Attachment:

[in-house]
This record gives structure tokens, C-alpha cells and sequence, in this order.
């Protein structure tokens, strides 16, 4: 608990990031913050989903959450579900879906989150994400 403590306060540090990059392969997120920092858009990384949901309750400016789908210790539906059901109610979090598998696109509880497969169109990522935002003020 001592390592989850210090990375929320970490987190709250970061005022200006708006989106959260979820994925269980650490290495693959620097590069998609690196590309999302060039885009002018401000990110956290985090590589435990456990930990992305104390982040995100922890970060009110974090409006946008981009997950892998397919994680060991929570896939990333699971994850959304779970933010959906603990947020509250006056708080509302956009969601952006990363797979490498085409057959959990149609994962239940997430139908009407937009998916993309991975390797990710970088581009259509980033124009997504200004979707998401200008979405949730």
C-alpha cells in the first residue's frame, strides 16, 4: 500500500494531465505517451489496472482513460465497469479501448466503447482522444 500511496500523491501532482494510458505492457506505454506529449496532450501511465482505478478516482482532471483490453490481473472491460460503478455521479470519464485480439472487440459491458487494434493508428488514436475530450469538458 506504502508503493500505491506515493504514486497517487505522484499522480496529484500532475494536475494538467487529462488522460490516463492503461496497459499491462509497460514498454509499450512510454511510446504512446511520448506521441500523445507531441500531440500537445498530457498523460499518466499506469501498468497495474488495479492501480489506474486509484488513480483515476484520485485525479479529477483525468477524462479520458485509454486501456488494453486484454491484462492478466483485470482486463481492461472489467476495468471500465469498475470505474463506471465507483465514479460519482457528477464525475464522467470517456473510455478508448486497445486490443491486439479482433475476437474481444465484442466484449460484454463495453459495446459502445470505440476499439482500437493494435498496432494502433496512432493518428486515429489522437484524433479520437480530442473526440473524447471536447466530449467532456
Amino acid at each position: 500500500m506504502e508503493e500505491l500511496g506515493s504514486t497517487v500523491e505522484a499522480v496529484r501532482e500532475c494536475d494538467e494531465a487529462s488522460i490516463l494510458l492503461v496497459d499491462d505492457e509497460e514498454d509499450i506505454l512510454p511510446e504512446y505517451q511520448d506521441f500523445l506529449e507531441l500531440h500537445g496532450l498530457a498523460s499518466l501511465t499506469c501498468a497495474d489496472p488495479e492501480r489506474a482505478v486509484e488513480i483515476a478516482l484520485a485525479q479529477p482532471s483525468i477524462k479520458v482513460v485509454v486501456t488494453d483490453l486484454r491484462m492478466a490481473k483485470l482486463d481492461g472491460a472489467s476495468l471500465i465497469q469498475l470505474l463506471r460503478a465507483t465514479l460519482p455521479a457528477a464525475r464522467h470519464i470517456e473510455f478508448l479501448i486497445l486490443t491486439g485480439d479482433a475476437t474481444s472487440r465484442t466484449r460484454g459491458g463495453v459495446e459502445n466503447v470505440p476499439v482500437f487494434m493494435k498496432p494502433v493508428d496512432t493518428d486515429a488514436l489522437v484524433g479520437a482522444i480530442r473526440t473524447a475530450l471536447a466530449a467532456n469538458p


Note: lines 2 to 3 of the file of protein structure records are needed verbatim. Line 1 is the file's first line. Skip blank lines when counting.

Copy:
This record gives structure tokens, C-alpha cells and sequence, in this order.
């Protein structure tokens, strides 16, 4: 608990990031913050989903959450579900879906989150994400 403590306060540090990059392969997120920092858009990384949901309750400016789908210790539906059901109610979090598998696109509880497969169109990522935002003020 001592390592989850210090990375929320970490987190709250970061005022200006708006989106959260979820994925269980650490290495693959620097590069998609690196590309999302060039885009002018401000990110956290985090590589435990456990930990992305104390982040995100922890970060009110974090409006946008981009997950892998397919994680060991929570896939990333699971994850959304779970933010959906603990947020509250006056708080509302956009969601952006990363797979490498085409057959959990149609994962239940997430139908009407937009998916993309991975390797990710970088581009259509980033124009997504200004979707998401200008979405949730």